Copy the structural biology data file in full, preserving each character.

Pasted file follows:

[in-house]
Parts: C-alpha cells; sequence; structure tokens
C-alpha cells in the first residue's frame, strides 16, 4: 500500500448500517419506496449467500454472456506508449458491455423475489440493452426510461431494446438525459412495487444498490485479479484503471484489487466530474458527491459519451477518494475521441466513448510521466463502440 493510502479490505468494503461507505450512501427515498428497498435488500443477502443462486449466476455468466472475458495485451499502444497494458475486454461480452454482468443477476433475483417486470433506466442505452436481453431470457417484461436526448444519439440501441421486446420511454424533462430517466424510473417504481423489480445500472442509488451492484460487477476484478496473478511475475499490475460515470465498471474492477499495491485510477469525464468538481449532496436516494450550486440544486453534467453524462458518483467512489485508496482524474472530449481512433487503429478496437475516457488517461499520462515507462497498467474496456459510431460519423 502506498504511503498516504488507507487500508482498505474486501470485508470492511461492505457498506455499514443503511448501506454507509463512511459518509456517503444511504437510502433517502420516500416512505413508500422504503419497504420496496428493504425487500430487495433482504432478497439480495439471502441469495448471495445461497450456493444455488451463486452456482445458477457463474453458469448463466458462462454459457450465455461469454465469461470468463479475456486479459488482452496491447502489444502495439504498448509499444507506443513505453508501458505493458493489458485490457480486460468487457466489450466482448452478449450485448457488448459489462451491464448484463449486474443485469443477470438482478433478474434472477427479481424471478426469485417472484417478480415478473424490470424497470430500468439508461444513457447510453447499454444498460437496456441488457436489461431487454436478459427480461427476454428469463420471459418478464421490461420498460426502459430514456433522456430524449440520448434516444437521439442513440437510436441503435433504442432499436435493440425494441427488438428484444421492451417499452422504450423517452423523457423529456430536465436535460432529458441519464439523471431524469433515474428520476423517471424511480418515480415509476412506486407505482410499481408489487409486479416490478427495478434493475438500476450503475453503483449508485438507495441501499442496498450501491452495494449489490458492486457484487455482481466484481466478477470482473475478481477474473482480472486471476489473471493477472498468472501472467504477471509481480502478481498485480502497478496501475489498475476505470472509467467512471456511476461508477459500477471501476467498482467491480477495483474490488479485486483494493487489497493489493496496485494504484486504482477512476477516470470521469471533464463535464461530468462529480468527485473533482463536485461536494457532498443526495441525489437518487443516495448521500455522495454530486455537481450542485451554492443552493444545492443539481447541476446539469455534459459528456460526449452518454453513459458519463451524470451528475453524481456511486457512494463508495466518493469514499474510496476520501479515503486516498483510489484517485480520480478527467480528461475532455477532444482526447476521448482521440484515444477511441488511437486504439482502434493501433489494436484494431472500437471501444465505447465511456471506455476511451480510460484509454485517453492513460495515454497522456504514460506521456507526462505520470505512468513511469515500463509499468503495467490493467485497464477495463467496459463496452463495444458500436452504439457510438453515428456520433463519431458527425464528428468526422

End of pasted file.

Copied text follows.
[in-house]
Parts: C-alpha cells; sequence; structure tokens
C-alpha cells in the first residue's frame, strides 16, 4: 500500500448500517419506496449467500454472456506508449458491455423475489440493452426510461431494446438525459412495487444498490485479479484503471484489487466530474458527491459519451477518494475521441466513448510521466463502440 493510502479490505468494503461507505450512501427515498428497498435488500443477502443462486449466476455468466472475458495485451499502444497494458475486454461480452454482468443477476433475483417486470433506466442505452436481453431470457417484461436526448444519439440501441421486446420511454424533462430517466424510473417504481423489480445500472442509488451492484460487477476484478496473478511475475499490475460515470465498471474492477499495491485510477469525464468538481449532496436516494450550486440544486453534467453524462458518483467512489485508496482524474472530449481512433487503429478496437475516457488517461499520462515507462497498467474496456459510431460519423 502506498504511503498516504488507507487500508482498505474486501470485508470492511461492505457498506455499514443503511448501506454507509463512511459518509456517503444511504437510502433517502420516500416512505413508500422504503419497504420496496428493504425487500430487495433482504432478497439480495439471502441469495448471495445461497450456493444455488451463486452456482445458477457463474453458469448463466458462462454459457450465455461469454465469461470468463479475456486479459488482452496491447502489444502495439504498448509499444507506443513505453508501458505493458493489458485490457480486460468487457466489450466482448452478449450485448457488448459489462451491464448484463449486474443485469443477470438482478433478474434472477427479481424471478426469485417472484417478480415478473424490470424497470430500468439508461444513457447510453447499454444498460437496456441488457436489461431487454436478459427480461427476454428469463420471459418478464421490461420498460426502459430514456433522456430524449440520448434516444437521439442513440437510436441503435433504442432499436435493440425494441427488438428484444421492451417499452422504450423517452423523457423529456430536465436535460432529458441519464439523471431524469433515474428520476423517471424511480418515480415509476412506486407505482410499481408489487409486479416490478427495478434493475438500476450503475453503483449508485438507495441501499442496498450501491452495494449489490458492486457484487455482481466484481466478477470482473475478481477474473482480472486471476489473471493477472498468472501472467504477471509481480502478481498485480502497478496501475489498475476505470472509467467512471456511476461508477459500477471501476467498482467491480477495483474490488479485486483494493487489497493489493496496485494504484486504482477512476477516470470521469471533464463535464461530468462529480468527485473533482463536485461536494457532498443526495441525489437518487443516495448521500455522495454530486455537481450542485451554492443552493444545492443539481447541476446539469455534459459528456460526449452518454453513459458519463451524470451528475453524481456511486457512494463508495466518493469514499474510496476520501479515503486516498483510489484517485480520480478527467480528461475532455477532444482526447476521448482521440484515444477511441488511437486504439482502434493501433489494436484494431472500437471501444465505447465511456471506455476511451480510460484509454485517453492513460495515454497522456504514460506521456507526462505520470505512468513511469515500463509499468503495467490493467485497464477495463467496459463496452463495444458500436452504439457510438453515428456520433463519431458527425464528428468526422